Setting minimum thresholds for health and social care workforce training commisions should be considered by the future government to better plan for the future workforce outside of short-term annual NHS budgets, academics have said.
The Council of Deans of Health, which represents 85 university faculties, has also urged the incoming government to look into whether students and employers should contribute towards tuition fees.
In a report that identifies a series of issues around education for health professionals, the body has called for a “longer-term, more strategic approach to workforce planning that is not simply tied to annual NHS budgets,” following the general election in May.
“There needs to be a sustained effort to promote advanced practice, and an open debate about how funding can be used more innovatively”
Council of Deans
It said workforce planning was an underpinning factor that was causing the current “crisis” in staffing numbers in England, driving many trusts to recruit nurses from overseas.
More widely across the UK, staff shortages were putting health and social care services under pressure, the report warned.
Therefore, a full review of how health higher education is funded and planned in England is required, claimed the paper – titled Beyond Crisis: making the most of health higher education and research.
This should include exploring minimum thresholds for projected workforce commissions and investigating whether students and employers should make a contribution for funding tuition fees, said the council in its report.
“We need to ask the hard questions about whether students and/or employers should make a contribution to funding education and we need to address the boom and bust that has dogged workforce planning for years,” it stated.
Currently, the recently-created national workforce planning body Health Education England commissions fully-funded university training places for nurses and other healthcare workers.
Universities can recruit outside of their commissioned training places – by enrolling students who pay for their fees themselves – but the Council of Deans said it would like to see a review of this split system.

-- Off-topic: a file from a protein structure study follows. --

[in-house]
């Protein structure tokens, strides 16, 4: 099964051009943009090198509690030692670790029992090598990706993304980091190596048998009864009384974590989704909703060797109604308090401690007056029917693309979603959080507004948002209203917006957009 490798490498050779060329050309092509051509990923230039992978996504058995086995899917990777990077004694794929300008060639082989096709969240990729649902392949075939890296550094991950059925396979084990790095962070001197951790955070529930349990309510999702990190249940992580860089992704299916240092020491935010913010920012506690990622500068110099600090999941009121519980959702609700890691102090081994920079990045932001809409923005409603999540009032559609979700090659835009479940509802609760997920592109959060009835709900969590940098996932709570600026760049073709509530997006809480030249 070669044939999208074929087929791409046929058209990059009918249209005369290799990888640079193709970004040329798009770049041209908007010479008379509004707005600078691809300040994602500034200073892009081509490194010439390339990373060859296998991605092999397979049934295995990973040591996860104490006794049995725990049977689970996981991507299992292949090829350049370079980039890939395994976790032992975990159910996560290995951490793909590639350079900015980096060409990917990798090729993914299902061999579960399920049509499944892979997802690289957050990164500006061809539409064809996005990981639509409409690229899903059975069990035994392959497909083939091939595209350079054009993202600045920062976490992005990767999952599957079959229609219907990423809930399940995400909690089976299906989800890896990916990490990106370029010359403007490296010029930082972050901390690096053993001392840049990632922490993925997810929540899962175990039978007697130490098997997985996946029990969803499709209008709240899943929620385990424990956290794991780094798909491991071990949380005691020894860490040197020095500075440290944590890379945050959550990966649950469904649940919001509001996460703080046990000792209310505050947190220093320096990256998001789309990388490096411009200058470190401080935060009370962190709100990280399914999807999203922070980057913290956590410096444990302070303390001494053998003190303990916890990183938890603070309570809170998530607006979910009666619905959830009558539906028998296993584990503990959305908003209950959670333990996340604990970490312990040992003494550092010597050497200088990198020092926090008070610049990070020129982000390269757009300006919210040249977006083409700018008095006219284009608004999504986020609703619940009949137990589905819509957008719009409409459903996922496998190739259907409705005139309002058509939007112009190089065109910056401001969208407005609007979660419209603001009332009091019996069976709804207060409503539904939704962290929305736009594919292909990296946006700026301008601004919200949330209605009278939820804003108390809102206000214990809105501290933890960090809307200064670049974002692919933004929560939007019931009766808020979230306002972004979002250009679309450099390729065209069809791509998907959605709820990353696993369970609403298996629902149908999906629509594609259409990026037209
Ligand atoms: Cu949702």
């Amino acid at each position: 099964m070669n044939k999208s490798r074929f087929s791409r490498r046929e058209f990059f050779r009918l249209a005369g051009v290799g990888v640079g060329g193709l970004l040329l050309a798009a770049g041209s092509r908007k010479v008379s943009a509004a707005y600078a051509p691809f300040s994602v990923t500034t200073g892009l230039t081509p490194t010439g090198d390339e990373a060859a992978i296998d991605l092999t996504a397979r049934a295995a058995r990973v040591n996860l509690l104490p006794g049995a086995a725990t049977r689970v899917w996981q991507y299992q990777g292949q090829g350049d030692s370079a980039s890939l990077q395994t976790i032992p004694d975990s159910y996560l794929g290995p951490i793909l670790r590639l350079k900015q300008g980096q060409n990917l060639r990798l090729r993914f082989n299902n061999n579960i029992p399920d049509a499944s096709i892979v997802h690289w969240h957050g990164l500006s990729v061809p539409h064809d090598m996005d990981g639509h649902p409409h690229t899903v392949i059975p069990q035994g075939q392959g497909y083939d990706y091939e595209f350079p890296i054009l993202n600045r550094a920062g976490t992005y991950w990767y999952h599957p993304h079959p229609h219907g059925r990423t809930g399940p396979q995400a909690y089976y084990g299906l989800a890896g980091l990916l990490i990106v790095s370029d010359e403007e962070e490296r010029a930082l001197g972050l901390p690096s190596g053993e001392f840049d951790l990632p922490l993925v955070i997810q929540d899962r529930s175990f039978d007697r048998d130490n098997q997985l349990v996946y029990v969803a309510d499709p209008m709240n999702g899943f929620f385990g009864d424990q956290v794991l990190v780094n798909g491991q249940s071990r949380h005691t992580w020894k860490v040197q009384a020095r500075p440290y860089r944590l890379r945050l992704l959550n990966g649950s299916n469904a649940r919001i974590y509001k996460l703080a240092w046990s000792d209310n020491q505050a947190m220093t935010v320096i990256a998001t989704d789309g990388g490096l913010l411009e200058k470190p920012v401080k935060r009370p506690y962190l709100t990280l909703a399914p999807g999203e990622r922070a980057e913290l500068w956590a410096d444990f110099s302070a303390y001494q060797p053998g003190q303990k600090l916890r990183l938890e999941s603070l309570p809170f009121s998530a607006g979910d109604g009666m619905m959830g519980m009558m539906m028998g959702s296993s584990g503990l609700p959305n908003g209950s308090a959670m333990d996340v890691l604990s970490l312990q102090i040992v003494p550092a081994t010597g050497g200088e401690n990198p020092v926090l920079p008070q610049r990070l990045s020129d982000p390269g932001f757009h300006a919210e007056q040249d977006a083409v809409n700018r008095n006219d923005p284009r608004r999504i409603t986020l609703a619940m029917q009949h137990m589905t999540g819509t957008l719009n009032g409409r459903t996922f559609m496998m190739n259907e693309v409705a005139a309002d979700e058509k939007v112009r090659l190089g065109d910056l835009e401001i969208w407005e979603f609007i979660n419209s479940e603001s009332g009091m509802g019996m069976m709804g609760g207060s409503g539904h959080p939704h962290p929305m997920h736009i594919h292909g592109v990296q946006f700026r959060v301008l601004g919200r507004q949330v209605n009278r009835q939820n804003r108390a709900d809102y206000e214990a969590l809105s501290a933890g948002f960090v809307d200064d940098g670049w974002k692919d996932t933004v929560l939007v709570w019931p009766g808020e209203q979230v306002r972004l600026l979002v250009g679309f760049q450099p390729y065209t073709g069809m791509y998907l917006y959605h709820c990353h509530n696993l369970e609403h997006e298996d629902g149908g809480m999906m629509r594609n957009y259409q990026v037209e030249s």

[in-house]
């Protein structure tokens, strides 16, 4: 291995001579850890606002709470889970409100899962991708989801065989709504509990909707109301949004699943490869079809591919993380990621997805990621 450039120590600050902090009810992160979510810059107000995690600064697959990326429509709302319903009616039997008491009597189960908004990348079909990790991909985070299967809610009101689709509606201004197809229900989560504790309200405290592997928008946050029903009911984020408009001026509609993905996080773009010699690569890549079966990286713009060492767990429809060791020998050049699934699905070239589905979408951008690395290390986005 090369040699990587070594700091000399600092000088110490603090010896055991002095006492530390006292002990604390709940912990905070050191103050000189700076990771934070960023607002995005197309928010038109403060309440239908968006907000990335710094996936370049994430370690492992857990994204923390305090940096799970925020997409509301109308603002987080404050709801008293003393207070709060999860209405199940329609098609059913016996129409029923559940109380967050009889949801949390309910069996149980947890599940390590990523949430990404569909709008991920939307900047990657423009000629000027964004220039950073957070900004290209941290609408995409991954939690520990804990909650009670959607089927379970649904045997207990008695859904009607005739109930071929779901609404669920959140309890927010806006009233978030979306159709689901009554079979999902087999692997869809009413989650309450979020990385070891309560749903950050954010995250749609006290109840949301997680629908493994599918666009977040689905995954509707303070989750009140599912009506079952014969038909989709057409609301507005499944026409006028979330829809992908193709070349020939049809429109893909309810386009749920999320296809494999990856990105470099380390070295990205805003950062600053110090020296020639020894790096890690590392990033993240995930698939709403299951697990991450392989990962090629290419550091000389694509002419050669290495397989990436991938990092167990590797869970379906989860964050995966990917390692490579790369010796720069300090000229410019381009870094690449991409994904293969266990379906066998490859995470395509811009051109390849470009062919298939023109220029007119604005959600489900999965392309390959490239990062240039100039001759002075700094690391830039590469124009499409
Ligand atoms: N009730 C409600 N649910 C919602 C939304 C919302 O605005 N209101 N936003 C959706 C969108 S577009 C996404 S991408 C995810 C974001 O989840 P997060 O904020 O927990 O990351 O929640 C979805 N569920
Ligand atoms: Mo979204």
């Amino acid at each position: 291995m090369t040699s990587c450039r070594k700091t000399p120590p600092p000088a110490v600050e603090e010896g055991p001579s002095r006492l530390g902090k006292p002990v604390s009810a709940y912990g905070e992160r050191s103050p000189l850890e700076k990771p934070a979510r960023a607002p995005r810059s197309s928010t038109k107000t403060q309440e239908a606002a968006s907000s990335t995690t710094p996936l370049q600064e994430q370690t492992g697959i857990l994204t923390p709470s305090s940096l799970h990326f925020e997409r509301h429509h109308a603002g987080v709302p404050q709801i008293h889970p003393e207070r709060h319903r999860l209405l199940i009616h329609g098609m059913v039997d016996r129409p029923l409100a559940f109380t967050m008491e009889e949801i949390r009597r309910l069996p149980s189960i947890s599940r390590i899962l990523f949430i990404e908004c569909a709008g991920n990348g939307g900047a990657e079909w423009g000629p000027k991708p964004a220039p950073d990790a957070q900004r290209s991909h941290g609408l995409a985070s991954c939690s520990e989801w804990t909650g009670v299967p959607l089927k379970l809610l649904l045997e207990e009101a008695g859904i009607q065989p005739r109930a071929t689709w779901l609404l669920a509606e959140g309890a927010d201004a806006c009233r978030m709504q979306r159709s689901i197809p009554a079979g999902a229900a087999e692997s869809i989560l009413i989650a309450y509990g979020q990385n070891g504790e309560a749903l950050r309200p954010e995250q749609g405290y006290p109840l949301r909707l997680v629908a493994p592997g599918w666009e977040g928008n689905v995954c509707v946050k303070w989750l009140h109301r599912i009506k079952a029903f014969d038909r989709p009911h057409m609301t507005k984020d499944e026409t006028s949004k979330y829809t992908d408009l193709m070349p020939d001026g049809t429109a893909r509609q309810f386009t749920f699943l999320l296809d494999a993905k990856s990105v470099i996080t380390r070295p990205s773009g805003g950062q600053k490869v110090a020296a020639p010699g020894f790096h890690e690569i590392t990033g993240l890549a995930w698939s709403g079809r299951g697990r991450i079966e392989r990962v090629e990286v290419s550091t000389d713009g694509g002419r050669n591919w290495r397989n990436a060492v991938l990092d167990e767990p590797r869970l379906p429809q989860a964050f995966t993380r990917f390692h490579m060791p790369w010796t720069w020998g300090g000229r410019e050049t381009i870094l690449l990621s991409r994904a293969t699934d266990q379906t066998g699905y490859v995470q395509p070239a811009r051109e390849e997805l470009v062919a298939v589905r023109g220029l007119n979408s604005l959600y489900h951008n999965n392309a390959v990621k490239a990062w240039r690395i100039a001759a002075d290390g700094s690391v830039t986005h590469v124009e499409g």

The body said it also wanted the review to look at giving more freedom to universities that want to recruit beyond the proposed minimum threshold.
“The generation of new knowledge and its application in practice must be sustained… this will involve developing more people… in dual clinical and academic roles”
Council of Deans
Meanwhile, in Scotland the Council of Deans wants to see workforce planning move to a three-year cycle, while in Wales it wants greater focus on the future workforce for primary and community care.
The deans have also called for healthcare research funding to be protected when the new government makes budget decisions in the next comprehensive spending review, while calling for an increase in the number of clinical academics from the allied health, nursing and midwifery professions.
It said it wants to see 1% of the registered nursing and midwifery workforce become clinical academics by 2030.
“To meet the needs of future patients, the generation of new knowledge and its application in practice must be sustained,” stated the paper. “Across the UK, this will involve developing more people who are able to work in dual clinical and academic roles.”
The report also called for more to be done to support the existing workforce, especially in creating career frameworks for nurses, midwives and allied health professionals.
“There needs to be a sustained effort to promote advanced practice, and an open debate about how funding can be used more innovatively, for example giving access to all health professions to some of the postgraduate opportunities currently only open to doctors,” it added.
The report comes ahead of the expected publication later this week of Lord Willis’ Shape of Caring review on the future of nurse education and training.